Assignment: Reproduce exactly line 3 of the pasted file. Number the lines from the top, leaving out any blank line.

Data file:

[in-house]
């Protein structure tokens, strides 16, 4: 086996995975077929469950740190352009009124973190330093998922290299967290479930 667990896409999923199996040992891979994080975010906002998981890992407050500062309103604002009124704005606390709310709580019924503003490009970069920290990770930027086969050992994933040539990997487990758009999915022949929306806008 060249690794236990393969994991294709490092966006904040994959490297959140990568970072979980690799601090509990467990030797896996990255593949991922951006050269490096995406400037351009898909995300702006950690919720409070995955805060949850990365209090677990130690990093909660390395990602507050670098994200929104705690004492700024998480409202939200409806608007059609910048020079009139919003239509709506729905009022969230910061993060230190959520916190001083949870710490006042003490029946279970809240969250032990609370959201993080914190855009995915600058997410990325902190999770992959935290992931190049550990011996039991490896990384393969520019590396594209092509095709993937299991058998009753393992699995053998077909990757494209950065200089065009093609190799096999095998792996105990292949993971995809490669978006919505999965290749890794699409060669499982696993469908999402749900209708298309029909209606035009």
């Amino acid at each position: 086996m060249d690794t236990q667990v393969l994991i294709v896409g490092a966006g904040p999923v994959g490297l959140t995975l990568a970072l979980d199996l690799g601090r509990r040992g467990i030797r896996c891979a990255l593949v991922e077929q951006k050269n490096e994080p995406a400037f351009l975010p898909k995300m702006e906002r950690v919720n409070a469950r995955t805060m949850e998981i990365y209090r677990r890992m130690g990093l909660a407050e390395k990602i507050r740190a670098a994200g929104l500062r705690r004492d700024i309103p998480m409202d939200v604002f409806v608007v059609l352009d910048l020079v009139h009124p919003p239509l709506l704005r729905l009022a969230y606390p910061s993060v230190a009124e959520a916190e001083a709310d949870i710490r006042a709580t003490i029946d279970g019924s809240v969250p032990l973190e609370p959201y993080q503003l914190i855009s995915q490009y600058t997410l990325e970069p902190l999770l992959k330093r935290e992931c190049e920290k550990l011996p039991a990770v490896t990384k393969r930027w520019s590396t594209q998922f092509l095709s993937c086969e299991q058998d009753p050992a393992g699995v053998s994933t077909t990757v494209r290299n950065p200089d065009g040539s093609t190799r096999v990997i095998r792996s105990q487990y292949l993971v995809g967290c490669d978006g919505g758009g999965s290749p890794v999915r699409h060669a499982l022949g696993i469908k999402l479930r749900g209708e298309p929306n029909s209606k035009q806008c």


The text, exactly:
């Amino acid at each position: 086996m060249d690794t236990q667990v393969l994991i294709v896409g490092a966006g904040p999923v994959g490297l959140t995975l990568a970072l979980d199996l690799g601090r509990r040992g467990i030797r896996c891979a990255l593949v991922e077929q951006k050269n490096e994080p995406a400037f351009l975010p898909k995300m702006e906002r950690v919720n409070a469950r995955t805060m949850e998981i990365y209090r677990r890992m130690g990093l909660a407050e390395k990602i507050r740190a670098a994200g929104l500062r705690r004492d700024i309103p998480m409202d939200v604002f409806v608007v059609l352009d910048l020079v009139h009124p919003p239509l709506l704005r729905l009022a969230y606390p910061s993060v230190a009124e959520a916190e001083a709310d949870i710490r006042a709580t003490i029946d279970g019924s809240v969250p032990l973190e609370p959201y993080q503003l914190i855009s995915q490009y600058t997410l990325e970069p902190l999770l992959k330093r935290e992931c190049e920290k550990l011996p039991a990770v490896t990384k393969r930027w520019s590396t594209q998922f092509l095709s993937c086969e299991q058998d009753p050992a393992g699995v053998s994933t077909t990757v494209r290299n950065p200089d065009g040539s093609t190799r096999v990997i095998r792996s105990q487990y292949l993971v995809g967290c490669d978006g919505g758009g999965s290749p890794v999915r699409h060669a499982l022949g696993i469908k999402l479930r749900g209708e298309p929306n029909s209606k035009q806008c």